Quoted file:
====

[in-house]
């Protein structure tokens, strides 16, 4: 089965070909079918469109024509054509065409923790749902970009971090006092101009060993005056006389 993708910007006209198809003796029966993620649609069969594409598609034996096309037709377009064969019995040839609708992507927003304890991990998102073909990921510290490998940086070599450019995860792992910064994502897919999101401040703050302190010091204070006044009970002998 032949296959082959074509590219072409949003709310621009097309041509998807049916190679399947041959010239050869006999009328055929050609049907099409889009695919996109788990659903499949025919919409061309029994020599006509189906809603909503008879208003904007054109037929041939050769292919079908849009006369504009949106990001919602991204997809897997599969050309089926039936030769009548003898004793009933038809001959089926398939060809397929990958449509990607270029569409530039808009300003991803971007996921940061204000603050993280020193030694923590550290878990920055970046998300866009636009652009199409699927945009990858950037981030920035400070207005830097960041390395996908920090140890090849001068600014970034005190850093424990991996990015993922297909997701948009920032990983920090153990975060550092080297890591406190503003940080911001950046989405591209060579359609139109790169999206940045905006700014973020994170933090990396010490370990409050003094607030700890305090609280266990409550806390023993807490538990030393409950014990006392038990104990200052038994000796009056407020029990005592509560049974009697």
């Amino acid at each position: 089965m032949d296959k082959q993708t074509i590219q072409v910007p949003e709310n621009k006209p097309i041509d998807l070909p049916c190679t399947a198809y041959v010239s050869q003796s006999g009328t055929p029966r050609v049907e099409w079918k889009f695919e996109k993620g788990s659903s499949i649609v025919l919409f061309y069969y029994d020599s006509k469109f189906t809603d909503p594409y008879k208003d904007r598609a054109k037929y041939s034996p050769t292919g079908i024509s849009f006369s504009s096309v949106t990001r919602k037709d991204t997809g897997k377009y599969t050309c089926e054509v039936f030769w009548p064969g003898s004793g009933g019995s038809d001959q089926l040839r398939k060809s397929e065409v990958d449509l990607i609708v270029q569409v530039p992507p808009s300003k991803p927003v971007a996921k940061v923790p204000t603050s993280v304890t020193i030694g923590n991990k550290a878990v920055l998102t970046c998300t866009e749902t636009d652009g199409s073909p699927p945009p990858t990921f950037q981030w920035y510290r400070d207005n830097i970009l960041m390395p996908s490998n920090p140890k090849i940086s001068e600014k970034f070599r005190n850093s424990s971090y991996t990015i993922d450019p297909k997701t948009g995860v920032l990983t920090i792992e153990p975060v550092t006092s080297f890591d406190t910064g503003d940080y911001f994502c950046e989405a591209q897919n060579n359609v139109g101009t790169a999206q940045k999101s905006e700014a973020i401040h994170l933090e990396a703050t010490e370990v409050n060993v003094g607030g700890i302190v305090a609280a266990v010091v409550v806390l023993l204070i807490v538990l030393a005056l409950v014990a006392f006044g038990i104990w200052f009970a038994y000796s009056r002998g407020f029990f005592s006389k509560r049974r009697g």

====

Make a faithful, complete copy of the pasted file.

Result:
[in-house]
């Protein structure tokens, strides 16, 4: 089965070909079918469109024509054509065409923790749902970009971090006092101009060993005056006389 993708910007006209198809003796029966993620649609069969594409598609034996096309037709377009064969019995040839609708992507927003304890991990998102073909990921510290490998940086070599450019995860792992910064994502897919999101401040703050302190010091204070006044009970002998 032949296959082959074509590219072409949003709310621009097309041509998807049916190679399947041959010239050869006999009328055929050609049907099409889009695919996109788990659903499949025919919409061309029994020599006509189906809603909503008879208003904007054109037929041939050769292919079908849009006369504009949106990001919602991204997809897997599969050309089926039936030769009548003898004793009933038809001959089926398939060809397929990958449509990607270029569409530039808009300003991803971007996921940061204000603050993280020193030694923590550290878990920055970046998300866009636009652009199409699927945009990858950037981030920035400070207005830097960041390395996908920090140890090849001068600014970034005190850093424990991996990015993922297909997701948009920032990983920090153990975060550092080297890591406190503003940080911001950046989405591209060579359609139109790169999206940045905006700014973020994170933090990396010490370990409050003094607030700890305090609280266990409550806390023993807490538990030393409950014990006392038990104990200052038994000796009056407020029990005592509560049974009697």
């Amino acid at each position: 089965m032949d296959k082959q993708t074509i590219q072409v910007p949003e709310n621009k006209p097309i041509d998807l070909p049916c190679t399947a198809y041959v010239s050869q003796s006999g009328t055929p029966r050609v049907e099409w079918k889009f695919e996109k993620g788990s659903s499949i649609v025919l919409f061309y069969y029994d020599s006509k469109f189906t809603d909503p594409y008879k208003d904007r598609a054109k037929y041939s034996p050769t292919g079908i024509s849009f006369s504009s096309v949106t990001r919602k037709d991204t997809g897997k377009y599969t050309c089926e054509v039936f030769w009548p064969g003898s004793g009933g019995s038809d001959q089926l040839r398939k060809s397929e065409v990958d449509l990607i609708v270029q569409v530039p992507p808009s300003k991803p927003v971007a996921k940061v923790p204000t603050s993280v304890t020193i030694g923590n991990k550290a878990v920055l998102t970046c998300t866009e749902t636009d652009g199409s073909p699927p945009p990858t990921f950037q981030w920035y510290r400070d207005n830097i970009l960041m390395p996908s490998n920090p140890k090849i940086s001068e600014k970034f070599r005190n850093s424990s971090y991996t990015i993922d450019p297909k997701t948009g995860v920032l990983t920090i792992e153990p975060v550092t006092s080297f890591d406190t910064g503003d940080y911001f994502c950046e989405a591209q897919n060579n359609v139109g101009t790169a999206q940045k999101s905006e700014a973020i401040h994170l933090e990396a703050t010490e370990v409050n060993v003094g607030g700890i302190v305090a609280a266990v010091v409550v806390l023993l204070i807490v538990l030393a005056l409950v014990a006392f006044g038990i104990w200052f009970a038994y000796s009056r002998g407020f029990f005592s006389k509560r049974r009697g």